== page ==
14 financial days to mark on your 2022 calendar

If you want to make smart financial decisions this year, keep track of these dates and deadlines. Trust us when we say it will help!

Whew! 2021 just went by in the blink of an eye. So much so most of us have forgotten half of our resolutions. True story, right? But if you know you’ve been slacking financially and you want to make a change — you’re on the right track, dear friend. If you’re thinking it’s time to get back on track with your financial goals, it’s not too late, mark these personal finance days on your calendar to help.

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Staying financially organized means making smart financial decisions, while also keeping track of specific financial days to mark on your 2022 calendar. We’re going to help you do just that.

Remember, marking these financial days on your 2022 calendar will help you tackle your personal finance better this year. Go get your digital or paper calendar and start marking the following dates.

January 31

January 31, the last day of the first month, is a good day to ensure that all your financial resolutions are made. It also happens to be a Monday, so you could start the week by thinking about the year ahead. Whether it’s a vacation that needs planning or funds that need to be put into your retirement and savings account, this is a good date to organize yourself before the rest of the year goes by. 

February 1

The first 31 days have just gone by and you feel like you’re not getting too far on your financial resolutions. This is a great month to start a Frugal February Challenge.

What’s that? Good question. This age-old financial strategy will help you make some financial sacrifices like spending less, saving more and getting your finances organized — in the shortest month ever. 

February 5

This day would be a good day to file your W-2s, 1099s (if you’re self-employed) or interest and dividend statements. You should have received them by now.

March 31

If you’re a Medicare enrollee, today will be the last day to apply for Part A and B, which will begin in July.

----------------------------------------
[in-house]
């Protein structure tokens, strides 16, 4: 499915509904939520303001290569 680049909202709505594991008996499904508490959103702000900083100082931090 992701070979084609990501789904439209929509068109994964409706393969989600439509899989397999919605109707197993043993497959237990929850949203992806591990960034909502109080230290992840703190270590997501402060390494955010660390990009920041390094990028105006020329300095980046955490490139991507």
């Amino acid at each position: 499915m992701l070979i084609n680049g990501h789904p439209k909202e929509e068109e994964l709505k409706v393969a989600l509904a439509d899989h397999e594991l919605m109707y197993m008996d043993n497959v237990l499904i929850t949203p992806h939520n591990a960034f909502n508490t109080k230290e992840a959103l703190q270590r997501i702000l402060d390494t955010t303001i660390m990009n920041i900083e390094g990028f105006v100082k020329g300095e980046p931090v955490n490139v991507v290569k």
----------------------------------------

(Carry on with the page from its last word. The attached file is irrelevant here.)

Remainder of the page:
April 15

Can you forget Tax Day? April 15 is the IRS deadline for filing the previous year’s taxes. It is the deadline to contribute to your retirement account and your health savings plan. If you want to file an extension for your personal tax return, file it today. This is a pretty important financial day for the year. Don’t forget this one. 

If you’re self-employed, the 15th of January, April, June and September should be circled on the calendar as a friendly reminder.

April 22

If you have kids, Teach Children to Save Day is today. Ensure to take time off to teach your children good saving habits. 

June 15

As marked earlier in the calendar, today is the day when any self-employed taxpayers should make a payment of their 2021 estimated tax. That is if you aren’t already paying income tax throughout the year.

June 30

Today is the last day to apply for the FAFSA, also known as the Federal Student Aid for the 2022 year. 

July 1

Phew! You are halfway through 2022. This is a good day to check your resolutions and remind yourself to stay on track with your plans.  

September 15

Today is the day you make the third quarter of estimated tax payments if you’re self-employed. If taxes are regularly taken from your paycheck, you don’t have to give this date a second thought.

October 1

Have a child attending college? Remember to submit your FAFSA applications by October 1, 2021. 

October 15

Have you filed for an extension for federal taxes? Then remember October 15 is the deadline for completing those tax forms and submitting them. If you don’t file on time, the IRS website lists the penalties and charges. 

November 1

Today is the day to enroll for health insurance coverage in the federal health insurance marketplace. This is also a good time to plan and budget holiday shopping. Remember that Cyber Monday and Black Friday are right around the corner. 

December 31

Another year has gone by. Now is your time to think of 2023 and all the financial decisions you have to make before the year ends, Think about how you can claim your tax deductions, more 401(k) contribution or even donate to charity to get another tax deduction.

You can even take time to relax and watch the ball drop at Times Square and reminisce how you finally are on top of your finances. If that’s not the case, there’s always next year.

This page is purely informational. Line does not provide financial, legal or accounting advice. This article has been prepared for informational purposes only. It is not intended to provide financial, legal or accounting advice and should not be relied on for the same. Please consult your own financial, legal and accounting advisors before engaging in any transactions.

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